Microsoft while unveiling the Xbox One had said that the new gaming console needs an internet connection every 24-hours or so. However, according to new details, the new Xbox One will require an internet connection at certain times, because of the cloud gaming features the new console provides.
Cloud gaming on Xbox One may be used to make your games look better graphically. This is one of the reasons why the Xbox One will require being online as much as possible. But don't worry, "the Xbox One will be intelligent enough to compromise when the internet does drop out, as it does every now and then."
For example, "theres a few things in games which don't need to be updated every second, things that don't need to be updated when something happens within the video game. Lighting or fog could be sent from the cloud instead of being loaded from the console."
"Those are perfect candidates for the console to offload that to the cloud--the cloud can do the heavy lifting, because you've got the ability to throw multiple devices at the problem in the cloud" claims Matt Booty, General Manager of Redmond Game Studios.
Playing the same scenario while offline may reduce the games graphics, making it less beautiful.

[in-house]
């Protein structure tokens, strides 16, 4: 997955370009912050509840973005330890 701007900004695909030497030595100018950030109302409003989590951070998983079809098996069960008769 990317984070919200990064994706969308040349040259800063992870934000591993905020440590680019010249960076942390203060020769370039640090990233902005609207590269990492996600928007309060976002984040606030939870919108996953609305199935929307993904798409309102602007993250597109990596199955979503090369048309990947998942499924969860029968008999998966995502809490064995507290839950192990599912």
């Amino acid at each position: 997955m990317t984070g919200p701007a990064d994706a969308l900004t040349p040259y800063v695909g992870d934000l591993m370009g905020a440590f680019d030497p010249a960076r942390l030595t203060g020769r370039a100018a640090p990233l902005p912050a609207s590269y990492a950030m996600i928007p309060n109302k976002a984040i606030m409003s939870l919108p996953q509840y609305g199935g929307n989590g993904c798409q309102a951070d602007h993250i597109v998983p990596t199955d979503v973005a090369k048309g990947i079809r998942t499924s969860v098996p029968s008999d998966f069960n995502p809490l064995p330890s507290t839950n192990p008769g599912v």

Talking about the new Xbox One and the cloud, Dan Greenawalt, creative director of Xbox Turn 10 Studios, the team that brings you Forza Motorsport, said that he and other game creators now have the best of both worlds.
"One thing I'd really like to comment on is it's a more powerful box, which is fantastic. It's not just that it's more powerful, it's also connected. It's connected to the cloud and this gives us as creators the ability to offload some of the processing that we would use…So we can move things: Physics. AI. Worlds. We can move incredible rendering capabilities to the cloud, and that means this box is going to evolve. So this is a radically different way that we think about how we work as creators on a box."
On Thursday, Microsoft also released the Trends in Cloud Computing report, which analyzes the results of current IT maturity and adoption practices of organizations worldwide that have used the CSRT.
"At the highest level of analysis, most respondents indicated that their existing IT states were still getting started or making progress," Jones writes. "Respondent answers to only one question (which relates to deploying antivirus/antimalware software) appears to indicate relative maturity for the average respondent."
Check the full report here (pdf).